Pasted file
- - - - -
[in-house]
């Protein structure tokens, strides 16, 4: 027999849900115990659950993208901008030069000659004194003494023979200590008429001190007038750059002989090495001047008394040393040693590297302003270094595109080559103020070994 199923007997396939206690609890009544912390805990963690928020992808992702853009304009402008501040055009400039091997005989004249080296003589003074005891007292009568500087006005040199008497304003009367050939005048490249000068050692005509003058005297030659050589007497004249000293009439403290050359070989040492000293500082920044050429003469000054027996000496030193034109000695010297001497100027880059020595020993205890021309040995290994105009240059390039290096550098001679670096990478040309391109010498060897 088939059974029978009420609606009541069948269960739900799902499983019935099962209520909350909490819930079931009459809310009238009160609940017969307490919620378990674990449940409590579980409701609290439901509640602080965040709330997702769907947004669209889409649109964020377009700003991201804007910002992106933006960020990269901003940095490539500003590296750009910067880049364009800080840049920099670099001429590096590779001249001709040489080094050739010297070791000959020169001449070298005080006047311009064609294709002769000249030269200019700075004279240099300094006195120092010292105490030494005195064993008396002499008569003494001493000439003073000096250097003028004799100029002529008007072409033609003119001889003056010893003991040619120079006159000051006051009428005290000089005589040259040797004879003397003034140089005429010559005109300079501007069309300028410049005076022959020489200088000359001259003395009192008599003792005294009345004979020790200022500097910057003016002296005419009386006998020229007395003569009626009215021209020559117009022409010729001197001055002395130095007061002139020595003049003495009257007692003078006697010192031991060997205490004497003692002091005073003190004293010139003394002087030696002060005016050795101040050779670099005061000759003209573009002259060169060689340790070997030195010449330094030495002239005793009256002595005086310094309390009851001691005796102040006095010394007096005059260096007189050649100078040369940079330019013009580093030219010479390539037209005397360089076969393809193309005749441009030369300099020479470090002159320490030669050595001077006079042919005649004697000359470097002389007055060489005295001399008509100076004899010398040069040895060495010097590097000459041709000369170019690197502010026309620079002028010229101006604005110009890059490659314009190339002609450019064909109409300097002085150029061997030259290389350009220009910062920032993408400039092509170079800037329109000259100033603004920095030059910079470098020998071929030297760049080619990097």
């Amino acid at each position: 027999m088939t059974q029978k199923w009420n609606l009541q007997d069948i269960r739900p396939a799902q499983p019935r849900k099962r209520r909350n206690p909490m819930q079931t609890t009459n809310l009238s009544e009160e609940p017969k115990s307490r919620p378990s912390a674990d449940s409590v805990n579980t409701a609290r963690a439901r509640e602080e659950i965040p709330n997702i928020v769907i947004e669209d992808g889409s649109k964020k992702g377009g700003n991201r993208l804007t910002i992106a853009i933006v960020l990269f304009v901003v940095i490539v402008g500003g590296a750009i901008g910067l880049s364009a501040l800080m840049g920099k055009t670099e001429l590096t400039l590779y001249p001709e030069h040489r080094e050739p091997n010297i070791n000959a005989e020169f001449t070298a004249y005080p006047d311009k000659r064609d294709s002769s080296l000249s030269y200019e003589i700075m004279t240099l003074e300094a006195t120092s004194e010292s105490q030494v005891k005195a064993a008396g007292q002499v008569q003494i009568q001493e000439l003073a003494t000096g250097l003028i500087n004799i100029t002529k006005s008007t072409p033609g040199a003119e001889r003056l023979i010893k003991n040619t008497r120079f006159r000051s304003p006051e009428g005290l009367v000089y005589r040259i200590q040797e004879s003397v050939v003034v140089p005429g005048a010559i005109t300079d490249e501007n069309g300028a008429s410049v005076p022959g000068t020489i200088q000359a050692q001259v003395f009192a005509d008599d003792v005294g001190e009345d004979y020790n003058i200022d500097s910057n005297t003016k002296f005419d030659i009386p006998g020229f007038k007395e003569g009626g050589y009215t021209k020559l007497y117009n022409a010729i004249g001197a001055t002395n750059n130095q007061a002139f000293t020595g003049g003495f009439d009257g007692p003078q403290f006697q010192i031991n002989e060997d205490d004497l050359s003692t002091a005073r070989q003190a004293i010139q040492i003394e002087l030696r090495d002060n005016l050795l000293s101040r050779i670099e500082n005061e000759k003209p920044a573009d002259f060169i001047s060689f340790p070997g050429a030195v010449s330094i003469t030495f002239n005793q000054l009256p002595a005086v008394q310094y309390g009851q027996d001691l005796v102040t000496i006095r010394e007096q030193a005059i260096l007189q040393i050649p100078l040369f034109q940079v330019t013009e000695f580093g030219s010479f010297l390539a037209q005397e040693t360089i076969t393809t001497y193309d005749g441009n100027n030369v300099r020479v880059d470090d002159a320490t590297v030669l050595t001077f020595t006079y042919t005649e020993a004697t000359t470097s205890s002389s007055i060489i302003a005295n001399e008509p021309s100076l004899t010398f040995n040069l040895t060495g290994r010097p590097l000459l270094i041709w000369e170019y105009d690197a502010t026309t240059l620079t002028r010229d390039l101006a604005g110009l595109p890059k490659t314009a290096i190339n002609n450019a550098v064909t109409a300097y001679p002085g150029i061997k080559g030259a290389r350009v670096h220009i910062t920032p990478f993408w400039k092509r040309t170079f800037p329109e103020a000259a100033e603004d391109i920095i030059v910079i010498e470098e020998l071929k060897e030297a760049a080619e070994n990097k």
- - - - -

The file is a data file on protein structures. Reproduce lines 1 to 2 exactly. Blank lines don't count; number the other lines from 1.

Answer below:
[in-house]
């Protein structure tokens, strides 16, 4: 027999849900115990659950993208901008030069000659004194003494023979200590008429001190007038750059002989090495001047008394040393040693590297302003270094595109080559103020070994 199923007997396939206690609890009544912390805990963690928020992808992702853009304009402008501040055009400039091997005989004249080296003589003074005891007292009568500087006005040199008497304003009367050939005048490249000068050692005509003058005297030659050589007497004249000293009439403290050359070989040492000293500082920044050429003469000054027996000496030193034109000695010297001497100027880059020595020993205890021309040995290994105009240059390039290096550098001679670096990478040309391109010498060897 088939059974029978009420609606009541069948269960739900799902499983019935099962209520909350909490819930079931009459809310009238009160609940017969307490919620378990674990449940409590579980409701609290439901509640602080965040709330997702769907947004669209889409649109964020377009700003991201804007910002992106933006960020990269901003940095490539500003590296750009910067880049364009800080840049920099670099001429590096590779001249001709040489080094050739010297070791000959020169001449070298005080006047311009064609294709002769000249030269200019700075004279240099300094006195120092010292105490030494005195064993008396002499008569003494001493000439003073000096250097003028004799100029002529008007072409033609003119001889003056010893003991040619120079006159000051006051009428005290000089005589040259040797004879003397003034140089005429010559005109300079501007069309300028410049005076022959020489200088000359001259003395009192008599003792005294009345004979020790200022500097910057003016002296005419009386006998020229007395003569009626009215021209020559117009022409010729001197001055002395130095007061002139020595003049003495009257007692003078006697010192031991060997205490004497003692002091005073003190004293010139003394002087030696002060005016050795101040050779670099005061000759003209573009002259060169060689340790070997030195010449330094030495002239005793009256002595005086310094309390009851001691005796102040006095010394007096005059260096007189050649100078040369940079330019013009580093030219010479390539037209005397360089076969393809193309005749441009030369300099020479470090002159320490030669050595001077006079042919005649004697000359470097002389007055060489005295001399008509100076004899010398040069040895060495010097590097000459041709000369170019690197502010026309620079002028010229101006604005110009890059490659314009190339002609450019064909109409300097002085150029061997030259290389350009220009910062920032993408400039092509170079800037329109000259100033603004920095030059910079470098020998071929030297760049080619990097």